Using color_eyre and distributed tracing to yield better error messages to the user

Chris Biscardi
InstructorChris Biscardi
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Published 3 years ago
Updated 3 years ago

Right now we are using the todo!() macro which is great for simulating when our program panics. The error message that we get can be improved upon.

We will look at color-eyre that will allow us to handle the errors we receive to be more visual and human-readable.


The todo! macro is useful and it also exposes what happens if our application panics.

thread 'main' panicked at 'not yet implemented', src/main.rs:2:5
note: run with `RUST_BACKTRACE=1` environment variable to display a backtrace

This could be both more readable and contain more information while also being colored using color_eyre.

The application panicked (crashed).
Message:  not yet implemented
Location: src/main.rs:5

Backtrace omitted.
Run with RUST_BACKTRACE=1 environment variable to display it.
Run with RUST_BACKTRACE=full to include source snippets.

We'll use cargo-edit to add the package to our Cargo.toml.

cargo install cargo-edit
cargo add color_eyre

main can return Result, so we'll use color_eyre's Result as our return value and color_eyre::install to install the default panic and error reporting hooks. install returns a Result so we can use ? to handle any errors if necessary.

We haven't shown off everything that color_eyre is capable of. In addition to panic handling, color_eyre allows us to track additional information in the context of our errors and include suggestions by taking advantage of distributed tracing infrastructure.

We'll see more of how this helps as we build out the CLI.

Instructor: [0:00] The todo macro is quite useful and exposes what happens if future functionality in our program panics. This could be more readable and also contain more information while also including more colors. To achieve this, we'll use color-eyre.

[0:19] Color-eyre includes an error report handler that we can attach to our main function that handle things like panics and errors in a more visual way. Since we will have actual human users using our CLI, this will make for a better user experience.

[0:36] If you're used to other package managers with add, remove, and upgrade functionality like npm or Yarn, you'll want to use cargo-edit. By using cargo install cargo-edit, we gain access to the add, remove, and upgrade subcommands. I already have it installed, but you'll see a slightly different output when you install.

[0:56] Now that we have cargo-edit installed, we'll do, cargo add color-eyre. Note that I mistyped the package name with an underscore instead of a dash. This is a fairly common mistake for me to make. I'm happy that cargo-edit handles this for me.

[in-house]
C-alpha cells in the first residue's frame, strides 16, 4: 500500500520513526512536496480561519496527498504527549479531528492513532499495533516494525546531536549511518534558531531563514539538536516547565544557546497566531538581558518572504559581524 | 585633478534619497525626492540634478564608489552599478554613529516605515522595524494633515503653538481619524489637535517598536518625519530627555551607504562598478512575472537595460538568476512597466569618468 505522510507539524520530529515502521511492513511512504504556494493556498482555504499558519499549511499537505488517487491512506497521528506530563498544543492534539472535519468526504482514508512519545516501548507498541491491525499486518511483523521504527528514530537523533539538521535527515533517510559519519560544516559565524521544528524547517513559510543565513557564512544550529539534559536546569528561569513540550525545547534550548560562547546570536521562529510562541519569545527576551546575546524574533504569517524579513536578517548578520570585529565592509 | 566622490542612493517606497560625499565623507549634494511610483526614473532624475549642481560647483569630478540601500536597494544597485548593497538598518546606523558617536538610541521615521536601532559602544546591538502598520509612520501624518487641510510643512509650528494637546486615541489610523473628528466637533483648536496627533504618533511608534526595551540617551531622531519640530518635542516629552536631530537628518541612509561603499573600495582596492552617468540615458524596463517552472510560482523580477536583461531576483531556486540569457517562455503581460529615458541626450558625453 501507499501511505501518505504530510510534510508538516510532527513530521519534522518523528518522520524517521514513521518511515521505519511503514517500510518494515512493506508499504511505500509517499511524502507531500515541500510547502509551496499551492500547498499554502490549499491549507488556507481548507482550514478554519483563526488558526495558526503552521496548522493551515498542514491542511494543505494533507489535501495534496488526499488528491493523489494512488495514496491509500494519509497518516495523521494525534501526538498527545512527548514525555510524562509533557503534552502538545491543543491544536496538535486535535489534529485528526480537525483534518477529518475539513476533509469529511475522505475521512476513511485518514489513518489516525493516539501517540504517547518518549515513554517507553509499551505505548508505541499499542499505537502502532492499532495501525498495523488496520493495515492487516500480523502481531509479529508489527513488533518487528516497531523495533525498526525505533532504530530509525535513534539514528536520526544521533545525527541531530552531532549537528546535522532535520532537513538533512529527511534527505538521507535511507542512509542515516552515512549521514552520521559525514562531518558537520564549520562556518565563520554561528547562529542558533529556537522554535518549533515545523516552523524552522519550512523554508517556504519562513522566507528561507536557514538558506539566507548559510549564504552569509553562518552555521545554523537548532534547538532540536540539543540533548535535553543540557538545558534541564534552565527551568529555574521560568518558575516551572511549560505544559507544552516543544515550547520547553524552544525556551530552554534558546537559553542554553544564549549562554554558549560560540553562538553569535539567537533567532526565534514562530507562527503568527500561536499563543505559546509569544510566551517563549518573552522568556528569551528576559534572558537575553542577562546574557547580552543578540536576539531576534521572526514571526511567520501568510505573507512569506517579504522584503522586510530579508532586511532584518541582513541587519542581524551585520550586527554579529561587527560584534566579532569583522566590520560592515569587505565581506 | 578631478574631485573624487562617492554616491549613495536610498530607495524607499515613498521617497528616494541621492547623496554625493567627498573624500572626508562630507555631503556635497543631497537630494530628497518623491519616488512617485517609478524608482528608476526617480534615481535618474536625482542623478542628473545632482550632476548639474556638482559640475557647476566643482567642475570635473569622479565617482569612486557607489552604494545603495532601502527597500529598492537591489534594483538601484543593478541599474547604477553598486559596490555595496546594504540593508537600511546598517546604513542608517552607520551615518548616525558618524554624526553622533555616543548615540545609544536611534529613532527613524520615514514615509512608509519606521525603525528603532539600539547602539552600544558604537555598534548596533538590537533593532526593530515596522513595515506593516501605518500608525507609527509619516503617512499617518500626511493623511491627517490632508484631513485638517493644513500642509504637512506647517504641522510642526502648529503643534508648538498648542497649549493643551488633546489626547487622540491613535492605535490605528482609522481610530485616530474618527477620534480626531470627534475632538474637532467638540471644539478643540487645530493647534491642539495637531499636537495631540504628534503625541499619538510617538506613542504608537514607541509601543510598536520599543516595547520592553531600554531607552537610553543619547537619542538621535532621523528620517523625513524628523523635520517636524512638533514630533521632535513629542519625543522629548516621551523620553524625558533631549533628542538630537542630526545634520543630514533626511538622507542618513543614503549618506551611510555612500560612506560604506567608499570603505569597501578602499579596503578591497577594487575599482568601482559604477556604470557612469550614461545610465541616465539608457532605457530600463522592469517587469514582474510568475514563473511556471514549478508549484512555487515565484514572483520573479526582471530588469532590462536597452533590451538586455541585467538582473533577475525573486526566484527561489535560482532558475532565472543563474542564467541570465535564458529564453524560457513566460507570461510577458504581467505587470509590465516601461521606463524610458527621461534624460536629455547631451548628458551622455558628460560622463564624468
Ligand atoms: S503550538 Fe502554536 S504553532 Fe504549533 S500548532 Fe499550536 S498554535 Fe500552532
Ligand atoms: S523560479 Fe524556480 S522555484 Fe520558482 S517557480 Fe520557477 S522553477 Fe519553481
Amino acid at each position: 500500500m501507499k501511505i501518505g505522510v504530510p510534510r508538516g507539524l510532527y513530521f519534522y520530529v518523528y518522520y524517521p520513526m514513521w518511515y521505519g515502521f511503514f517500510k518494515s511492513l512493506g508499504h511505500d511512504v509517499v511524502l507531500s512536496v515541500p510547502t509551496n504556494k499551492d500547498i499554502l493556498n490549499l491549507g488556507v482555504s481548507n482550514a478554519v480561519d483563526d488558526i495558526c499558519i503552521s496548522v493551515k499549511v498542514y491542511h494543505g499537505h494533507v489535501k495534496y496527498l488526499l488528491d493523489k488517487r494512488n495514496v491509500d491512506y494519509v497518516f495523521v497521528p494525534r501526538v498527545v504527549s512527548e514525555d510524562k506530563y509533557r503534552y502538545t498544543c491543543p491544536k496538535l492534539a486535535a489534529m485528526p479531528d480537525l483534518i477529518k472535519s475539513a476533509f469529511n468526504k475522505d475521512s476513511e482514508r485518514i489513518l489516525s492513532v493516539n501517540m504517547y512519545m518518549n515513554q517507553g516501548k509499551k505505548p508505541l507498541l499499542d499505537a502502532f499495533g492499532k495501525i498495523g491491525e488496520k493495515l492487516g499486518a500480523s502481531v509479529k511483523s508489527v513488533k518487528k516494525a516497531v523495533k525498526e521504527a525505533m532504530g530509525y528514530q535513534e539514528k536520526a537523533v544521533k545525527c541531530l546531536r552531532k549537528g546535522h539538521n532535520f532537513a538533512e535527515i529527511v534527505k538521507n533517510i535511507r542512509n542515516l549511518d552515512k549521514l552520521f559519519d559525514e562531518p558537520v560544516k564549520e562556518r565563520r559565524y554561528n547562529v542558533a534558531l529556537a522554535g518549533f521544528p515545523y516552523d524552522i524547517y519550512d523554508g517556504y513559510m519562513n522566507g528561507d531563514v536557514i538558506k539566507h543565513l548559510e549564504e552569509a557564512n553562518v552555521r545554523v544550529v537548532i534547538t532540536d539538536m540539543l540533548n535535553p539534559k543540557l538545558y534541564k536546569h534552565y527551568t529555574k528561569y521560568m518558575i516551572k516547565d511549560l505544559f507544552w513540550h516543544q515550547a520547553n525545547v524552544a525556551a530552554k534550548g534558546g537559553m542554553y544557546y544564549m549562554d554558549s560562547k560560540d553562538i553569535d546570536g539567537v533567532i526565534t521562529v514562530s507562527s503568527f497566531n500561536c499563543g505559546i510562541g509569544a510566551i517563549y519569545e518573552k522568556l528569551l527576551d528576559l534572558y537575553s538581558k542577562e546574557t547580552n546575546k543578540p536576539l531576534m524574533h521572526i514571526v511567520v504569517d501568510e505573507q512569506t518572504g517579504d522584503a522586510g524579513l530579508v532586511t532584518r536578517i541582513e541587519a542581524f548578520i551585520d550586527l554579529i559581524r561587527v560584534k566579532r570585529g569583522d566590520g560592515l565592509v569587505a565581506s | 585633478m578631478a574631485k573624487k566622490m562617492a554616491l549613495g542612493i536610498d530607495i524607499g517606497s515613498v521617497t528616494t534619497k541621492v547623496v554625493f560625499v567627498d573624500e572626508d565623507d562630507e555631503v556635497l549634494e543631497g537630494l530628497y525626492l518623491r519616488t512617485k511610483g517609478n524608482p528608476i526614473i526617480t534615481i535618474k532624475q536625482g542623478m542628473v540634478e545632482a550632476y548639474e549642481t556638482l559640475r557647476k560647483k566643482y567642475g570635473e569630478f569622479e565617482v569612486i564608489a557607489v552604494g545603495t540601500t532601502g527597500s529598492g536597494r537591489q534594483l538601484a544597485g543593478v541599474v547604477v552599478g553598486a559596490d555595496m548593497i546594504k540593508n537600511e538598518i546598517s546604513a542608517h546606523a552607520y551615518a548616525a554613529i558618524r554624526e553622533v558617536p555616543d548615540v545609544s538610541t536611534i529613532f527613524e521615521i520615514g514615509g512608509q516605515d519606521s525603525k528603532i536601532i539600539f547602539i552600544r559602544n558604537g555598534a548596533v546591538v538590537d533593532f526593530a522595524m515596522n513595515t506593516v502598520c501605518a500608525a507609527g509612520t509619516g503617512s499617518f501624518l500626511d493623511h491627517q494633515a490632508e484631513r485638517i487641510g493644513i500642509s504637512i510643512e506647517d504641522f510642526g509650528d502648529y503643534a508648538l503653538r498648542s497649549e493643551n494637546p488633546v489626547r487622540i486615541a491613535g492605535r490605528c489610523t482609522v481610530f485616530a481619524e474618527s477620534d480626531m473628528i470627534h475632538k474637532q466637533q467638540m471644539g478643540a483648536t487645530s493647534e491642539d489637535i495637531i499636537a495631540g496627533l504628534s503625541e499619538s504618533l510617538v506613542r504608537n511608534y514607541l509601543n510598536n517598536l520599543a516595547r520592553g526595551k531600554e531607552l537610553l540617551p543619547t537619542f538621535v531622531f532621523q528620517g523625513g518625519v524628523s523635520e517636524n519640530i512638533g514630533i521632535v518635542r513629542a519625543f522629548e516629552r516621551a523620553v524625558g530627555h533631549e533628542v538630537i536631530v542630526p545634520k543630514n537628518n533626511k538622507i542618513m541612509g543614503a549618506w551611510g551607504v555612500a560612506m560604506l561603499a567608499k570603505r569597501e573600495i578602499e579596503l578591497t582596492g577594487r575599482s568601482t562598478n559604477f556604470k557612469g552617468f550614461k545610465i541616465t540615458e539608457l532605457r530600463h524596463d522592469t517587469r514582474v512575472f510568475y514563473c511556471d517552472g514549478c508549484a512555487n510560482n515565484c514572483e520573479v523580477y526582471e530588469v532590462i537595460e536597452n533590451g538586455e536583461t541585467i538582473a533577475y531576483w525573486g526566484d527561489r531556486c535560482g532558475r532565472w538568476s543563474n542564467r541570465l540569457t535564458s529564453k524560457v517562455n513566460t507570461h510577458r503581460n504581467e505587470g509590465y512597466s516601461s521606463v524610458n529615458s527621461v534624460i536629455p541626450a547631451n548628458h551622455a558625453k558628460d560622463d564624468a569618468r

[1:12] If we look at the dependencies in our cargo.toml, we'll see color-eyre specified as .5.10. While we don't have to use color-eyre error result to be able to use it in our type signatures, we'll do it here to make our type signature a little bit shorter and make it easier to use the result type in future functions.

[1:33] If you're less familiar with how use works, note that it's not actually an import, and that writing the full path in the type signature will achieve the same result. We modified our main function to return a result with a value of unit. We aren't allowed to return anything other than unit inside of the result here.

[1:54] For more information about how result works and why it works, you can read question mark in main and tests in the Rust Edition Guide. Note that, like we've said before, we don't actually have to use different exports. We can use the fully qualified path instead.

[2:12] In this case, we'll use the color-eyre install function. On docs.rs, we're going to search for Install. Click the Install function, and see what the return type is. In this case, Install picks no arguments and returns a result of unit and report. This is the same type that we have in our return type of our main function.

[2:36] We can use a question mark to propagate the error back up to our main function if this function fails. Otherwise, we can just continue with our program.

[2:46] Now when we cargo run, we'll see color-eyre getting downloaded. After our program is built and run, we'll see that there's new output. We can see the source location, including the file and the line number. We can see the message that was created from our todo Macro. We can see some of the application panic crash output.

[3:09] As we move forward in building out our CLI, different errors will add additional contexts to these error messages. This will make it such that if a file doesn't exist, for example, we know which file we're looking for and why, as opposed to just saying, "File doesn't exist. Fail."

[3:29] We haven't shown off everything that color-eyre can do here. In addition to panic handling, color-eyre allows us to track additional information in a context of our errors and includes suggestions for what to do, like taking advantage of the distributed tracing infrastructure that the Tokio project has produced. We'll see more of how this helps as we build out the CLI.

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